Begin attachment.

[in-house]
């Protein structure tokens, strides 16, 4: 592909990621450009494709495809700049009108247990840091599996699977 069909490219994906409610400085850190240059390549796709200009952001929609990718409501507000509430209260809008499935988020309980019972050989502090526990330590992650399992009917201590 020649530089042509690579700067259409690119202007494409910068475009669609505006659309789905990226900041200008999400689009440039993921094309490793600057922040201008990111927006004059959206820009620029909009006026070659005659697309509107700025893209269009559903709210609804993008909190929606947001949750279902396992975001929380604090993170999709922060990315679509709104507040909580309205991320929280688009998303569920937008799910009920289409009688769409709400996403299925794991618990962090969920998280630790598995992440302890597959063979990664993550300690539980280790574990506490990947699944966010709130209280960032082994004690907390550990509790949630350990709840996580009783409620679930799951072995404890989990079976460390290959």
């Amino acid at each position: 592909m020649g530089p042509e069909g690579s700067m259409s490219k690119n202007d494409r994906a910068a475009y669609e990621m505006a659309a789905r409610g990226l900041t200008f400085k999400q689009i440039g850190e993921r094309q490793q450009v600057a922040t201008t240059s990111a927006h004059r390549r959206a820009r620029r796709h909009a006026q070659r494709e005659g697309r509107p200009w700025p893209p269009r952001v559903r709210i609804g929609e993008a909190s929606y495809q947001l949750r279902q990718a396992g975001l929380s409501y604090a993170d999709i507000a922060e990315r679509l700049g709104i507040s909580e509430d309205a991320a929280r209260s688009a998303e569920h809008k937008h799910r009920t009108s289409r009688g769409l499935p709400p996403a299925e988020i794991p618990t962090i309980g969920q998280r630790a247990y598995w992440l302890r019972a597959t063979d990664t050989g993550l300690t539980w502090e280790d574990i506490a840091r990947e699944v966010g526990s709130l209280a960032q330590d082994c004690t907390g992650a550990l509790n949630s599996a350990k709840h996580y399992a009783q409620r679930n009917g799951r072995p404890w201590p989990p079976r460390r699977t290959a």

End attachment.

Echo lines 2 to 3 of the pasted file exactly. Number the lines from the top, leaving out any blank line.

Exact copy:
């Protein structure tokens, strides 16, 4: 592909990621450009494709495809700049009108247990840091599996699977 069909490219994906409610400085850190240059390549796709200009952001929609990718409501507000509430209260809008499935988020309980019972050989502090526990330590992650399992009917201590 020649530089042509690579700067259409690119202007494409910068475009669609505006659309789905990226900041200008999400689009440039993921094309490793600057922040201008990111927006004059959206820009620029909009006026070659005659697309509107700025893209269009559903709210609804993008909190929606947001949750279902396992975001929380604090993170999709922060990315679509709104507040909580309205991320929280688009998303569920937008799910009920289409009688769409709400996403299925794991618990962090969920998280630790598995992440302890597959063979990664993550300690539980280790574990506490990947699944966010709130209280960032082994004690907390550990509790949630350990709840996580009783409620679930799951072995404890989990079976460390290959």
């Amino acid at each position: 592909m020649g530089p042509e069909g690579s700067m259409s490219k690119n202007d494409r994906a910068a475009y669609e990621m505006a659309a789905r409610g990226l900041t200008f400085k999400q689009i440039g850190e993921r094309q490793q450009v600057a922040t201008t240059s990111a927006h004059r390549r959206a820009r620029r796709h909009a006026q070659r494709e005659g697309r509107p200009w700025p893209p269009r952001v559903r709210i609804g929609e993008a909190s929606y495809q947001l949750r279902q990718a396992g975001l929380s409501y604090a993170d999709i507000a922060e990315r679509l700049g709104i507040s909580e509430d309205a991320a929280r209260s688009a998303e569920h809008k937008h799910r009920t009108s289409r009688g769409l499935p709400p996403a299925e988020i794991p618990t962090i309980g969920q998280r630790a247990y598995w992440l302890r019972a597959t063979d990664t050989g993550l300690t539980w502090e280790d574990i506490a840091r990947e699944v966010g526990s709130l209280a960032q330590d082994c004690t907390g992650a550990l509790n949630s599996a350990k709840h996580y399992a009783q409620r679930n009917g799951r072995p404890w201590p989990p079976r460390r699977t290959a």